Le Meilleur Pâtissier is back on French TV. This is exciting news, for I didn’t notice the first series existed until I read (snorting with laughter) this blog review, and, as rumour has it this may be series 3, I may have missed series 2 as well. I’m determined to rectify this lack in my life by watching as many of the current series as is possible. I should point out that can’t record it, and French catch up TV may or may not exist and may or may not be functional in the UK. Anyway, for reasons which will become clear, there are limits.
I have a love-hate relationship with French cookery programmes (with French TV in general actually, but it’s good for my French, and I pay for the weekly TV listings magazine without which I’d never watch anything at all). I am a slave to the unintentionally hilarious Top Chef, and every week is made better by yelling at Masterchef. Masterchef goes on for about nine years each night that it’s on, and involves cooking for rugby teams, the army, up cliffs, down mines as well as copying as exactly as possible ever more complicated cheffy dishes, while weeping at the mere presence of the many-michelin starred chef who is judging them. After you’ve lost the will to live, and have been reduced to a dribbling wreck, they eventually eliminate a couple of lost souls, who give lengthy speeches about ‘the adventure’, ‘the journey’, ‘inspiration’ etc etc. In the first series, the judges were so rude that the contestants were frequently reduced to tears, and now they are so saccharine that you need a whisky just to cope with watching. Anyway, Meilleur Pât is another imported format, made French, and with it, compellingly and frustratingly random.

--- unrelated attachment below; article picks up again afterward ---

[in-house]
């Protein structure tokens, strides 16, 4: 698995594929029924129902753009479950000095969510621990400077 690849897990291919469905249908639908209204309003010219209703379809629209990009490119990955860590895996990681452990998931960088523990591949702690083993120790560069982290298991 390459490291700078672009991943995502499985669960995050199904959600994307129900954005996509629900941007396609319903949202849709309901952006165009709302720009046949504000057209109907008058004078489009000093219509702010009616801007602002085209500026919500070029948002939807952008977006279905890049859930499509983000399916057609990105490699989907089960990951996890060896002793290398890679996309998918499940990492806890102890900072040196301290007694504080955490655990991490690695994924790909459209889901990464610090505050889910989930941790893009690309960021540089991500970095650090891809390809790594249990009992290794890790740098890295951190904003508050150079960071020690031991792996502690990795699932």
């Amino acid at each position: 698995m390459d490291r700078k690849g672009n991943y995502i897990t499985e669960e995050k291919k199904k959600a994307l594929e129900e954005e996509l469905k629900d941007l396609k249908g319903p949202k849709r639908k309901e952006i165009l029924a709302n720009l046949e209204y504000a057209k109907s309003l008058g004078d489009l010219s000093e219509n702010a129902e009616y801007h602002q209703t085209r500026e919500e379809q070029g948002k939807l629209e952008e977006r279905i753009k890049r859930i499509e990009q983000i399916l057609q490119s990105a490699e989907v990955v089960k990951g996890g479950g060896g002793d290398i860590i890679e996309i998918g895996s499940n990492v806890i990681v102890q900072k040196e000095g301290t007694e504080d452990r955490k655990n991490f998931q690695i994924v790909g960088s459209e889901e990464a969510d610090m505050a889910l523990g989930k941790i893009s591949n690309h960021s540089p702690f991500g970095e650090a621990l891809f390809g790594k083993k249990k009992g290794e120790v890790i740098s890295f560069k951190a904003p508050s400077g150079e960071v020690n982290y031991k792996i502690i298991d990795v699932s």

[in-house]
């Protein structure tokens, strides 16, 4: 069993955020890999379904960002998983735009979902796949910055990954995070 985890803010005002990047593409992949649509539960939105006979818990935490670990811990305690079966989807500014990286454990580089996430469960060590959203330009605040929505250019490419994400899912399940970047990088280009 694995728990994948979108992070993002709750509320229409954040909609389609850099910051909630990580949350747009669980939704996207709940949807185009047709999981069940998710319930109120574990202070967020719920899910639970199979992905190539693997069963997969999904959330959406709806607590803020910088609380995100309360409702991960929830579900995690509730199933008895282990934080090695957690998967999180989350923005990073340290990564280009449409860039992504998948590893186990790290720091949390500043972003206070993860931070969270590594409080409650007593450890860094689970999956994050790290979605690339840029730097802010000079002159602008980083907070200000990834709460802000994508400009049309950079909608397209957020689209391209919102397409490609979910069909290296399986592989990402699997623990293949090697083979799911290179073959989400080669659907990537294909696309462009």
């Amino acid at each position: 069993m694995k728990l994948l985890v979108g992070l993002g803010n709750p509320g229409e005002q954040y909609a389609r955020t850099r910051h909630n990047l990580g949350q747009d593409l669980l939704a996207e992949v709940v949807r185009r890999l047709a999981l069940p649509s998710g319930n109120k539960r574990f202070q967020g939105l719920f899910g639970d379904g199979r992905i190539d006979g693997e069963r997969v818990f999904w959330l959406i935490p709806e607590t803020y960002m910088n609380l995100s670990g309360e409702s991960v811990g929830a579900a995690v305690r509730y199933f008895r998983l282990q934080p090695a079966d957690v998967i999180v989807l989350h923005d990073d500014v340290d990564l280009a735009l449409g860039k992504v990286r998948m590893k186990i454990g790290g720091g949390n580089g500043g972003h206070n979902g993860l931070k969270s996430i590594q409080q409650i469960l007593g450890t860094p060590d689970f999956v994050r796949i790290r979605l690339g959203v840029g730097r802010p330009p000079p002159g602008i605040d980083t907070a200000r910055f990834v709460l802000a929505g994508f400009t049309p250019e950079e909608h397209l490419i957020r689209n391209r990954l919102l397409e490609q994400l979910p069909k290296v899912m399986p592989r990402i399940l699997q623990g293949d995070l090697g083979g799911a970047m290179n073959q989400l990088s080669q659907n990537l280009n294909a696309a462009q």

Meilleur Pât is, as the name does not entirely suggest, The Great British Bake Off, version Française. There are direct borrowings – the entire credit sequence, which has just been photoshopped so that the writing is all in French – the music, though there is a lot more of it, and the general idea of a faaaairly cosy programme, centred around people and their ovens. As with GBBO, there are 3 challenges, including a technical bake, and it’s filmed in a tent with a stately home as a nice backdrop.